Filmmaker Interview: Behind the Lens
Veteran Swiss cameraman Claudio von Planta talks to FRONTLINE/World
interactive producer Jackie Bennion about his 20-year career shooting documentary features and about what drew him to Karzan's story.
How did you come to make such a personal film?
For a long time, I have wanted to make a film exclusively about the Kurds and Kurdistan and from a Kurdish perspective. Unlike many films, where the Kurds are primarily portrayed as victims of Anfal and gas attacks, I thought my return to Kirkuk story, after the fall of Saddam and spending so many years away, could be the main focus of the film.
Did you always plan to go back to vote in these historic elections?
At the beginning, my story did not include going back to vote in Iraq's first democratic elections. But when January 30, 2005, was chosen as Election Day, I changed my proposal to include the vote. The idea to conduct my own poll came to me about three days before our journey. Claudio [von Planta, the cameraman] was going to make a film in Zambia, and was no longer able to come with me to Kirkuk. So I desperately sent emails around, contacting friends and others, trying to find someone to come with me. Almost everyone refused, and for good reason: I had no commission for the film and only enough money to pay for the journey; and the situation in Iraq was very dangerous.
I decided to go alone and to film a "video diary" style story or maybe even find a cameraperson in Kurdistan. Thanks to a friend, just before I was ready to leave, I got a call from the BBC. I told them I was going to go anyway, and they said that if I came back with the film, they would broadcast a 15-minute version of my story. Then another very good thing happened: Claudio's film in Zambia was postponed, and he decided to come with me to Kirkuk, even though I didn't have money to pay for his life insurance. I was very lucky to have Claudio with me on that journey; I am not sure how many other filmmakers would have kept their energy to the end the same way he did.
When you escaped from Iraq nearly 25 years ago, what were the circumstances that put you on Saddam's black list?
When I was 14, Mukhabarat, Saddam's secret police, arrested me and accused me of making anti-Saddam propaganda. My eldest brother Fazil, who was very rich, saved my life by paying a bribe of many thousands. I am very lucky to be alive, thanks to Fazil. Many people were arrested at this time and we never saw them again. I knew if I was arrested again it would be the end, because my name was on the secret police's list. Going to Europe was my best option. I left in 1980 and went to Italy, and after that I settled in London in 1993. Also, to go to university as a Kurd in Saddam's Iraq, you had to belong to them.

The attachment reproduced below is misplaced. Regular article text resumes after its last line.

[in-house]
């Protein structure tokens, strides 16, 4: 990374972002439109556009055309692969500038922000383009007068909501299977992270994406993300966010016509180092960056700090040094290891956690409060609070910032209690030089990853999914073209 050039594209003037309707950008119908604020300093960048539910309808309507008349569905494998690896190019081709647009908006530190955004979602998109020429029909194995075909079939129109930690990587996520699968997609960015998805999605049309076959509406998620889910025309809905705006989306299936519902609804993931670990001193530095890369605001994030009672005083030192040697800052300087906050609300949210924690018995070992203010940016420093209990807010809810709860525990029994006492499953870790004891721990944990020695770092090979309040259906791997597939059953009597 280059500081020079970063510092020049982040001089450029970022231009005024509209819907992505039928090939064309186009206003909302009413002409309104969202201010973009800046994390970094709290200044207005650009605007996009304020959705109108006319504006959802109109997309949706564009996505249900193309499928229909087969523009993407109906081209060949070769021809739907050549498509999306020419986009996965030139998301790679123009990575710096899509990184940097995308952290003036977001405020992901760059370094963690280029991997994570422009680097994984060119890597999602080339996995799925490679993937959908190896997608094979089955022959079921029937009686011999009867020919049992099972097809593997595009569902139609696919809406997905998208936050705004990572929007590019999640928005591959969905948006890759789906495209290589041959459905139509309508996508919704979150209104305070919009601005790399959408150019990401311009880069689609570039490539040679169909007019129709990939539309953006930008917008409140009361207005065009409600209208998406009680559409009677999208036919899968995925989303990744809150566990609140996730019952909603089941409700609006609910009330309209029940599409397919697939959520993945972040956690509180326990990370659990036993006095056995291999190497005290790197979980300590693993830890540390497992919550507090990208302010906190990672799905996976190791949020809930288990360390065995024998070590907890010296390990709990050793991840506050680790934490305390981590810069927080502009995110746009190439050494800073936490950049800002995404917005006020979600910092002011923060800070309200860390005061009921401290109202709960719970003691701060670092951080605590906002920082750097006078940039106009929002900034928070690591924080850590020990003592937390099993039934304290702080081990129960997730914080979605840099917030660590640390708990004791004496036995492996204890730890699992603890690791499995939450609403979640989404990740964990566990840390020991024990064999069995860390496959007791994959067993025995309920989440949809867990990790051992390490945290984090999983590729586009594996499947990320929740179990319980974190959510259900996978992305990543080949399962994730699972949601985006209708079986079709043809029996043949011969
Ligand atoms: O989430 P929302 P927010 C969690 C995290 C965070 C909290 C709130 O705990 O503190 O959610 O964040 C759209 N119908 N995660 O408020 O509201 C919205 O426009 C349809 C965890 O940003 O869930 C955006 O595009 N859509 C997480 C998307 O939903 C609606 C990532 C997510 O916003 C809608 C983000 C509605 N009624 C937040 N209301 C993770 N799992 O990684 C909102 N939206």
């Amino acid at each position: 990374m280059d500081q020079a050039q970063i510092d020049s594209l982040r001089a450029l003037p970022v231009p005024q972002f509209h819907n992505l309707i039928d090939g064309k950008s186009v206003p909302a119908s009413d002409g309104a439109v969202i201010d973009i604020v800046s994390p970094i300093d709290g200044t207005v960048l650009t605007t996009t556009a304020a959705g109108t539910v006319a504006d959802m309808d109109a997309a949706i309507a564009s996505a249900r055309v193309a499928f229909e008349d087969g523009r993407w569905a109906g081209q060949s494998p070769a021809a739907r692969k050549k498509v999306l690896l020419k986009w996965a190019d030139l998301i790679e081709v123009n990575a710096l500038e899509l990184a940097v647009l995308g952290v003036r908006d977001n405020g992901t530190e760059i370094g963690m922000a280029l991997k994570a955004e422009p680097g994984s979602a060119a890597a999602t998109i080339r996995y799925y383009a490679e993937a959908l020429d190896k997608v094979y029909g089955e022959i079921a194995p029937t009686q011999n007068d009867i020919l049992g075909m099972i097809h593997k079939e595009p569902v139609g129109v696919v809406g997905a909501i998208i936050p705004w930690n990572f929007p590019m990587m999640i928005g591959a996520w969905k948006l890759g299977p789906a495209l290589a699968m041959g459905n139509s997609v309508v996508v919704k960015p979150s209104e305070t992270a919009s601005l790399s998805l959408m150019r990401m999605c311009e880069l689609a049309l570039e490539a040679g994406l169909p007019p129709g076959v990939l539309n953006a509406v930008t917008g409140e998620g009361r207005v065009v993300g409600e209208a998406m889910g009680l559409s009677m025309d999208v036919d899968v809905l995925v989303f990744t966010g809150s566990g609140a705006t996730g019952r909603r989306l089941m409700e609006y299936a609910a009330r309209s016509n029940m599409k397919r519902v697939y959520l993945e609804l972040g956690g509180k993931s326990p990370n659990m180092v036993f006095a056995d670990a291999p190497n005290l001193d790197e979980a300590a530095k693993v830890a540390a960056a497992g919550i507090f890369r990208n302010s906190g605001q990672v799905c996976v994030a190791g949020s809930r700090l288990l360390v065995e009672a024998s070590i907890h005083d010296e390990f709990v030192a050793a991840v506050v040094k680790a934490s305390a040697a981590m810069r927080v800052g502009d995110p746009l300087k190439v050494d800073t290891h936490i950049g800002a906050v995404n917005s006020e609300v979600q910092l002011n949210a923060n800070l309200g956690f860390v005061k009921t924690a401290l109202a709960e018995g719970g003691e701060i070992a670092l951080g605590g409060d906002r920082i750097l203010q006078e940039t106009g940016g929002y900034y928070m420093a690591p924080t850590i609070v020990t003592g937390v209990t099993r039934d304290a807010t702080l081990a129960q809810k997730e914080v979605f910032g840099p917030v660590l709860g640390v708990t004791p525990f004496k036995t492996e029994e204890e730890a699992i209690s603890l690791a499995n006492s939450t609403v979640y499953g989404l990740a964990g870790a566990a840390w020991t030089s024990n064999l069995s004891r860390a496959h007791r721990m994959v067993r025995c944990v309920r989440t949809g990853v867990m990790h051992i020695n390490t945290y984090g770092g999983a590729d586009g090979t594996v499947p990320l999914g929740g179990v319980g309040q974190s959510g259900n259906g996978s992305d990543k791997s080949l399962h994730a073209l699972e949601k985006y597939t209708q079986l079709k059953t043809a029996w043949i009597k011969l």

What were the biggest challenges of going back to Kirkuk?
The most difficult part was knowing that I will not see my mum and dad and won't be able to kiss their hands and thank them for all that they did for me. They passed away in my absence.
I was also very sad for Kirkuk city, because despite being the second richest city in oil reserves, it looks like a ghost town. But I was very much inspired by the great desire for freedom and democracy and a new life for many of the people I met on my journey -- in the Kurdish region, in particular, they really want to change; they've had enough of war and misery. This was a new aspect for me, because in England, I could only see bad news about the country and most of the headlines are about the insurgents and terrorists, and the terrible actions of killing innocent people. But we hear very little about the great positive energy people are investing in rebuilding the country.
After being away so long, how much could you remember of the place you left? And how difficult was it to keep in touch with your family during Saddam's rule?